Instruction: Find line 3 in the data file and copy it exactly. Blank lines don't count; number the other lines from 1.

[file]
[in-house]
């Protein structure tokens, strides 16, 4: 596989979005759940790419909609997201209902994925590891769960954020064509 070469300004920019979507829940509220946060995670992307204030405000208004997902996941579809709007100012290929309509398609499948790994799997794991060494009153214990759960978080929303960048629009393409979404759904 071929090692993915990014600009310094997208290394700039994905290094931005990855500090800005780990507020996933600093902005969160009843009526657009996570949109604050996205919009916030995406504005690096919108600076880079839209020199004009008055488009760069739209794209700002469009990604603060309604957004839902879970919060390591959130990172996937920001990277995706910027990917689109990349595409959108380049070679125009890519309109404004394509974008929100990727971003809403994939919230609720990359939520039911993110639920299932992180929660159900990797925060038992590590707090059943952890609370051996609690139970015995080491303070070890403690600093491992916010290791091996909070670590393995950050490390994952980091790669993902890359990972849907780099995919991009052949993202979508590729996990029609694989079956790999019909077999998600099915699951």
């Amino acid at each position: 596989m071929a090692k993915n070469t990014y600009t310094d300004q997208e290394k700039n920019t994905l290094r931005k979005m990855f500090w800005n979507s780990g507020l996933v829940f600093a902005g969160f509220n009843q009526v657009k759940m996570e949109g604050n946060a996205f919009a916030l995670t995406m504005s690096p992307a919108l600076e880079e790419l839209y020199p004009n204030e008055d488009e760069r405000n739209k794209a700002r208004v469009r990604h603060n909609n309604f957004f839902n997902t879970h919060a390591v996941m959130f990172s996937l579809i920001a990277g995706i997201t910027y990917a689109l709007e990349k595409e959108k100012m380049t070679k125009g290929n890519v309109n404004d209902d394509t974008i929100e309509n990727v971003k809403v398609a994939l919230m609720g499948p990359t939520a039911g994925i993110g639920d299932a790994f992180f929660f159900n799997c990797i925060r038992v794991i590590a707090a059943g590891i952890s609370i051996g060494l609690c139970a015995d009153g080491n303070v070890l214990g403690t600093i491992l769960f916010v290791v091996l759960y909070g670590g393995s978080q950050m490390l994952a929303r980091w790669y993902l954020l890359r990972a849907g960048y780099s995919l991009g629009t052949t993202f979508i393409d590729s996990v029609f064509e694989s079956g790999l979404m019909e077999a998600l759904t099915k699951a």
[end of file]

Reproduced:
């Amino acid at each position: 596989m071929a090692k993915n070469t990014y600009t310094d300004q997208e290394k700039n920019t994905l290094r931005k979005m990855f500090w800005n979507s780990g507020l996933v829940f600093a902005g969160f509220n009843q009526v657009k759940m996570e949109g604050n946060a996205f919009a916030l995670t995406m504005s690096p992307a919108l600076e880079e790419l839209y020199p004009n204030e008055d488009e760069r405000n739209k794209a700002r208004v469009r990604h603060n909609n309604f957004f839902n997902t879970h919060a390591v996941m959130f990172s996937l579809i920001a990277g995706i997201t910027y990917a689109l709007e990349k595409e959108k100012m380049t070679k125009g290929n890519v309109n404004d209902d394509t974008i929100e309509n990727v971003k809403v398609a994939l919230m609720g499948p990359t939520a039911g994925i993110g639920d299932a790994f992180f929660f159900n799997c990797i925060r038992v794991i590590a707090a059943g590891i952890s609370i051996g060494l609690c139970a015995d009153g080491n303070v070890l214990g403690t600093i491992l769960f916010v290791v091996l759960y909070g670590g393995s978080q950050m490390l994952a929303r980091w790669y993902l954020l890359r990972a849907g960048y780099s995919l991009g629009t052949t993202f979508i393409d590729s996990v029609f064509e694989s079956g790999l979404m019909e077999a998600l759904t099915k699951a």